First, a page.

I am grateful for my blessings.
And, I am grateful for my trials.
I remember a talk given by a man who I truly love and look up to, Elder Henry B. Eyring, a leader in the Church of Jesus Christ of Latter-day Saints called, Mountains to Climb.
In this talk he literally tells us that we can and should be thankful for our trials.
When I first heard this, I was taken-a-back as he opened with this statement:
I honestly thought, "How crazy! Why would anyone pray for more trials?"
As I journey through this trial of having a child with Reactive Attachment Disorder, and as many do not understand or still do not believe our truly heart-wrenching and emotionally and spiritually depleting life, I will honestly say that I am still not able to ask for any more mountains to climb. ;)
The mountain I am on is enough, thank you.
However, on this mountain, I have learned that I can either fall into a deep darkness of hurt and fear, which I have many times...
...I can look to my Savior and choose hope.
L's school is called, New Hope Academy for this very reason. They teach us and help us on our journey, guiding us up the steepest of hills, coaxing us to CHOOSE HOPE over fear.
And I can tell you right now, it's working.
These past few months have been an awaking for me. While the trial of RAD is just as hard and painful to navigate through as L gets older and is trying knew and sometimes difficult ways to hurt me or my family...we have also seen some significant improvements.
Imagine a child you love throwing themselves around her room, hitting her head on walls and doors, kicking the door until she takes it off it's hinges, kicking and hitting you, spitting on you, saying horrific things about you, throwing food at you, ripping apart her clothes or bedding, pulling down curtains and any decor in her room, taking toys or other items in her room and throwing them at you or making weapons to hurt you, and screaming at the top of her lungs how much she hates you.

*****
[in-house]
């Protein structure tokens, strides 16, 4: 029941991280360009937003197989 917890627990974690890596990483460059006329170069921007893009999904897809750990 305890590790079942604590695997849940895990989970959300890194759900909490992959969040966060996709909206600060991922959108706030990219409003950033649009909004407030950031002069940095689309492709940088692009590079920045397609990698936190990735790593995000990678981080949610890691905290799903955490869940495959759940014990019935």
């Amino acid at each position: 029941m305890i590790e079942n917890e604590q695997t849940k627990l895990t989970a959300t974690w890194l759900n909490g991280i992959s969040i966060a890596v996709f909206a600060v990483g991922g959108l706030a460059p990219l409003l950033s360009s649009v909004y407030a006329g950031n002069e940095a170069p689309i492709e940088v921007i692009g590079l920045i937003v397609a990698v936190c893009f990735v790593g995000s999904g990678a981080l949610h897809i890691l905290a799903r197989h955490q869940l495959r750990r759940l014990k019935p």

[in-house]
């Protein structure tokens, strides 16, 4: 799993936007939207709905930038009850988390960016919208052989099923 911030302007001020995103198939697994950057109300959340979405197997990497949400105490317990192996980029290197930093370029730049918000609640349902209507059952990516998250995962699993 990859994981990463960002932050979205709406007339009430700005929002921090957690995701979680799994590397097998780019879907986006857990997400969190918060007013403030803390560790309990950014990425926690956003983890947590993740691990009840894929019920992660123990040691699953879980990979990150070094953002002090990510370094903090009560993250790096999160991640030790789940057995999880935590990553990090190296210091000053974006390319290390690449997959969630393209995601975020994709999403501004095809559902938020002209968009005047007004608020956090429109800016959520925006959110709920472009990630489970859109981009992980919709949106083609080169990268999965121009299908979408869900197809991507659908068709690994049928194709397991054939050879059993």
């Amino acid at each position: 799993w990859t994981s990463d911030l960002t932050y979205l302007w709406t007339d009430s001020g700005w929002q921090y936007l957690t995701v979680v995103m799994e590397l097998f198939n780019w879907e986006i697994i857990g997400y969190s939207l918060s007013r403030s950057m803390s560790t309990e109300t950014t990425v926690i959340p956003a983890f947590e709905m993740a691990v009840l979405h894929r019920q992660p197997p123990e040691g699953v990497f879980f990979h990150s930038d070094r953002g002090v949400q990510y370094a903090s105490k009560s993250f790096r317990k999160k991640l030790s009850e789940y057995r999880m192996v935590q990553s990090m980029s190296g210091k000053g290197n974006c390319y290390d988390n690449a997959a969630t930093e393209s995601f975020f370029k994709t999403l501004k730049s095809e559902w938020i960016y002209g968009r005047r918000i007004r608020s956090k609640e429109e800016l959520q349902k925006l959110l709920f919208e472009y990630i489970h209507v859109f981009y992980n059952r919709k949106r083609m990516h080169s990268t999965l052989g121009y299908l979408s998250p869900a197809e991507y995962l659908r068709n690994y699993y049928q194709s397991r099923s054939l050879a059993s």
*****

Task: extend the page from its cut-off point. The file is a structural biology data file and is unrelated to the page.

Now imagine your child doing this almost daily, sometimes multiple times a day and nothing you say or do can calm her down for hours.
This is what our L did for nearly seven years.
And now she doesn't.
We have gone three entire months without a full-blown rage.
She is truly making progress in her healing!
Seven years of climbing this mountain and I can finally see the top!
It has been seven years of some of the darkest, most painful days of my life. Lower than our infertility journey, lower than our failed adoptions, lower than our failed IVF trials, lower than losing a loved one (not including a child, parent, spouse, or sibling), and even lower than my experience of being sexually abused.
I have never experienced more pain, more loss, more fear, more loneliness, more desire to give up, or more struggle in my faith than I have these past seven years.
But as Elder Eyring stated, that as I have climbed this mountain, I have changed, I have gained courage and empathy in return, I have gained the unshaken faith that my Savior knows me, He loves me, and that there is nothing in this life that I can go through, that He does not understand.
I have gained a relationship with my Father in Heaven and my Savior that I never want to lose. I have leaned on my Savior more and begged of the Father through Him, I have fallen on my knees over and over again and can now see, clearly, that They were with me all the while.
This is a blessing far greater than I could have imagined.
Now, while I may not be to the point where I ask for more mountains to climb just yet... ;)
...I can truly say that I am grateful for the ones I have been given thus far.
We still have YEARS of therapy to go with our L, she still is no where near ready to join her peers, but I have truly seen the hand of God in my daughter.
I have seen what seemed impossible become possible.
Her healing is my greatest hope. And I choose hope for her.
Lots of love,
Elder Henry B. Erying's talk: